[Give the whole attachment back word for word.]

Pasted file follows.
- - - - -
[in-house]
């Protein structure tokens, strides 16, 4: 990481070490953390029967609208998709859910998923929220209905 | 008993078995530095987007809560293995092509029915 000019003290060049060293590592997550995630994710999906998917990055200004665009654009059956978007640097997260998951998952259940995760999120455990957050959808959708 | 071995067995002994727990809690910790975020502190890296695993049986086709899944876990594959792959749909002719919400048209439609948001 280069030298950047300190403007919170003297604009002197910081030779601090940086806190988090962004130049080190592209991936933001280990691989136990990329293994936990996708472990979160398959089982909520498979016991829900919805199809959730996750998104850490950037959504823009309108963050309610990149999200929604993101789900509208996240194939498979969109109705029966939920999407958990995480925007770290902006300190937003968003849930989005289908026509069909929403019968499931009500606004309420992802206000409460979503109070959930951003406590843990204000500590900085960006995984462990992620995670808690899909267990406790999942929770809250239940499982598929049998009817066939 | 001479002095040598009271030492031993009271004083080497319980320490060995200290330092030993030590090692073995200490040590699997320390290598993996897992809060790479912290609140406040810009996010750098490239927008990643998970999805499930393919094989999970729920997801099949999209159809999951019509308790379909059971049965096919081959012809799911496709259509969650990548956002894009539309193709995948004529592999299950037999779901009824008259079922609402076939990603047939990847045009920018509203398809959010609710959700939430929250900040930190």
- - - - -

[in-house]
């Protein structure tokens, strides 16, 4: 990481070490953390029967609208998709859910998923929220209905 | 008993078995530095987007809560293995092509029915 000019003290060049060293590592997550995630994710999906998917990055200004665009654009059956978007640097997260998951998952259940995760999120455990957050959808959708 | 071995067995002994727990809690910790975020502190890296695993049986086709899944876990594959792959749909002719919400048209439609948001 280069030298950047300190403007919170003297604009002197910081030779601090940086806190988090962004130049080190592209991936933001280990691989136990990329293994936990996708472990979160398959089982909520498979016991829900919805199809959730996750998104850490950037959504823009309108963050309610990149999200929604993101789900509208996240194939498979969109109705029966939920999407958990995480925007770290902006300190937003968003849930989005289908026509069909929403019968499931009500606004309420992802206000409460979503109070959930951003406590843990204000500590900085960006995984462990992620995670808690899909267990406790999942929770809250239940499982598929049998009817066939 | 001479002095040598009271030492031993009271004083080497319980320490060995200290330092030993030590090692073995200490040590699997320390290598993996897992809060790479912290609140406040810009996010750098490239927008990643998970999805499930393919094989999970729920997801099949999209159809999951019509308790379909059971049965096919081959012809799911496709259509969650990548956002894009539309193709995948004529592999299950037999779901009824008259079922609402076939990603047939990847045009920018509203398809959010609710959700939430929250900040930190």